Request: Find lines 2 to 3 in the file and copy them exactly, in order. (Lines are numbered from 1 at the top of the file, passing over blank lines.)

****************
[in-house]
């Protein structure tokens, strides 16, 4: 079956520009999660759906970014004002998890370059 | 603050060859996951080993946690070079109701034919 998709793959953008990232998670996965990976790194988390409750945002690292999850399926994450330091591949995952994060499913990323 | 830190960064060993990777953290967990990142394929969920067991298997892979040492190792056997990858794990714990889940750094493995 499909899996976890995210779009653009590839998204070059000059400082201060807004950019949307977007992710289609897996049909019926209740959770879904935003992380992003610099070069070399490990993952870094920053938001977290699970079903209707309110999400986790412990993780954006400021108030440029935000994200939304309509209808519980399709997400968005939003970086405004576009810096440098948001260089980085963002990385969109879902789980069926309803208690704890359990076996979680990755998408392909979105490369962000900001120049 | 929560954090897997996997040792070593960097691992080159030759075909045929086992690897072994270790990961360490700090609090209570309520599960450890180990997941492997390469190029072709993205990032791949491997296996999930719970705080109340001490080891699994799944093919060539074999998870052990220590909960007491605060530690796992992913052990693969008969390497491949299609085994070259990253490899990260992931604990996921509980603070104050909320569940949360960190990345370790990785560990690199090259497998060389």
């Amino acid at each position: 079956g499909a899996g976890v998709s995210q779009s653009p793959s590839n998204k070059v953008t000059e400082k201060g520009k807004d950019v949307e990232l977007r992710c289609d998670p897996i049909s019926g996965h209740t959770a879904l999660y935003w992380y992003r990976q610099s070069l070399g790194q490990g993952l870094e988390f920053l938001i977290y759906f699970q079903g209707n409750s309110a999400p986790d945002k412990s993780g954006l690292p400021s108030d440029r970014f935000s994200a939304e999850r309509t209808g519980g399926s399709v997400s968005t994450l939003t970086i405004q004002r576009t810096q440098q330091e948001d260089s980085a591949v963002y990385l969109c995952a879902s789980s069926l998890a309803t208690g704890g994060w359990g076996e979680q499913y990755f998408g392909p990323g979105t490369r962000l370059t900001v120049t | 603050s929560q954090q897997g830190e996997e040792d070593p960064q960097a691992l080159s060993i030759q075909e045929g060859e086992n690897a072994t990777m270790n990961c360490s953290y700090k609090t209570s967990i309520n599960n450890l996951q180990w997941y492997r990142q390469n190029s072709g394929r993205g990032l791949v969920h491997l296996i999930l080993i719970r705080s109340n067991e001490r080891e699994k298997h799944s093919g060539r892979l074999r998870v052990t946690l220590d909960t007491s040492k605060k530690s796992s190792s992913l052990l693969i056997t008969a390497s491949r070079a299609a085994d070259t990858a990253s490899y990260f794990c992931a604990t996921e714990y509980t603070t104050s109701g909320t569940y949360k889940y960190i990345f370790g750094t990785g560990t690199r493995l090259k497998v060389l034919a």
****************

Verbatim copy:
């Protein structure tokens, strides 16, 4: 079956520009999660759906970014004002998890370059 | 603050060859996951080993946690070079109701034919 998709793959953008990232998670996965990976790194988390409750945002690292999850399926994450330091591949995952994060499913990323 | 830190960064060993990777953290967990990142394929969920067991298997892979040492190792056997990858794990714990889940750094493995 499909899996976890995210779009653009590839998204070059000059400082201060807004950019949307977007992710289609897996049909019926209740959770879904935003992380992003610099070069070399490990993952870094920053938001977290699970079903209707309110999400986790412990993780954006400021108030440029935000994200939304309509209808519980399709997400968005939003970086405004576009810096440098948001260089980085963002990385969109879902789980069926309803208690704890359990076996979680990755998408392909979105490369962000900001120049 | 929560954090897997996997040792070593960097691992080159030759075909045929086992690897072994270790990961360490700090609090209570309520599960450890180990997941492997390469190029072709993205990032791949491997296996999930719970705080109340001490080891699994799944093919060539074999998870052990220590909960007491605060530690796992992913052990693969008969390497491949299609085994070259990253490899990260992931604990996921509980603070104050909320569940949360960190990345370790990785560990690199090259497998060389």
């Amino acid at each position: 079956g499909a899996g976890v998709s995210q779009s653009p793959s590839n998204k070059v953008t000059e400082k201060g520009k807004d950019v949307e990232l977007r992710c289609d998670p897996i049909s019926g996965h209740t959770a879904l999660y935003w992380y992003r990976q610099s070069l070399g790194q490990g993952l870094e988390f920053l938001i977290y759906f699970q079903g209707n409750s309110a999400p986790d945002k412990s993780g954006l690292p400021s108030d440029r970014f935000s994200a939304e999850r309509t209808g519980g399926s399709v997400s968005t994450l939003t970086i405004q004002r576009t810096q440098q330091e948001d260089s980085a591949v963002y990385l969109c995952a879902s789980s069926l998890a309803t208690g704890g994060w359990g076996e979680q499913y990755f998408g392909p990323g979105t490369r962000l370059t900001v120049t | 603050s929560q954090q897997g830190e996997e040792d070593p960064q960097a691992l080159s060993i030759q075909e045929g060859e086992n690897a072994t990777m270790n990961c360490s953290y700090k609090t209570s967990i309520n599960n450890l996951q180990w997941y492997r990142q390469n190029s072709g394929r993205g990032l791949v969920h491997l296996i999930l080993i719970r705080s109340n067991e001490r080891e699994k298997h799944s093919g060539r892979l074999r998870v052990t946690l220590d909960t007491s040492k605060k530690s796992s190792s992913l052990l693969i056997t008969a390497s491949r070079a299609a085994d070259t990858a990253s490899y990260f794990c992931a604990t996921e714990y509980t603070t104050s109701g909320t569940y949360k889940y960190i990345f370790g750094t990785g560990t690199r493995l090259k497998v060389l034919a």